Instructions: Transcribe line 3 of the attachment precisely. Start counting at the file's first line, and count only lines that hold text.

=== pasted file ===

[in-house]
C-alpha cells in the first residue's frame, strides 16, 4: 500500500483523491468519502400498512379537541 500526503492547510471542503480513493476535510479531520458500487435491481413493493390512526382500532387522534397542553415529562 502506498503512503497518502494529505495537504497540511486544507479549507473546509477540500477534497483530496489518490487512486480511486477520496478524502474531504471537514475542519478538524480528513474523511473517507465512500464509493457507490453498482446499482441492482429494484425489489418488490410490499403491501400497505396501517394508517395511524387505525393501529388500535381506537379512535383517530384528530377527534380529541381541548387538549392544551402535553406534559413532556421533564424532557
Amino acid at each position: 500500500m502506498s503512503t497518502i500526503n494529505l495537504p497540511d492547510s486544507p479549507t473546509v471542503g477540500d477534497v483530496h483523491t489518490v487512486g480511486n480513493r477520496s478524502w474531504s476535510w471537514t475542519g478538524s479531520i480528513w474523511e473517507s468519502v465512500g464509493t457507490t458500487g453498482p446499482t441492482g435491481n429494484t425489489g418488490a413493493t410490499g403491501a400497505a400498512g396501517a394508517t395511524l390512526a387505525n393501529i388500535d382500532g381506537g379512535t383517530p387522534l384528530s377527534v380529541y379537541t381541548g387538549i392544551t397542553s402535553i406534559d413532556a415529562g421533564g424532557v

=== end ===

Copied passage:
Amino acid at each position: 500500500m502506498s503512503t497518502i500526503n494529505l495537504p497540511d492547510s486544507p479549507t473546509v471542503g477540500d477534497v483530496h483523491t489518490v487512486g480511486n480513493r477520496s478524502w474531504s476535510w471537514t475542519g478538524s479531520i480528513w474523511e473517507s468519502v465512500g464509493t457507490t458500487g453498482p446499482t441492482g435491481n429494484t425489489g418488490a413493493t410490499g403491501a400497505a400498512g396501517a394508517t395511524l390512526a387505525n393501529i388500535d382500532g381506537g379512535t383517530p387522534l384528530s377527534v380529541y379537541t381541548g387538549i392544551t397542553s402535553i406534559d413532556a415529562g421533564g424532557v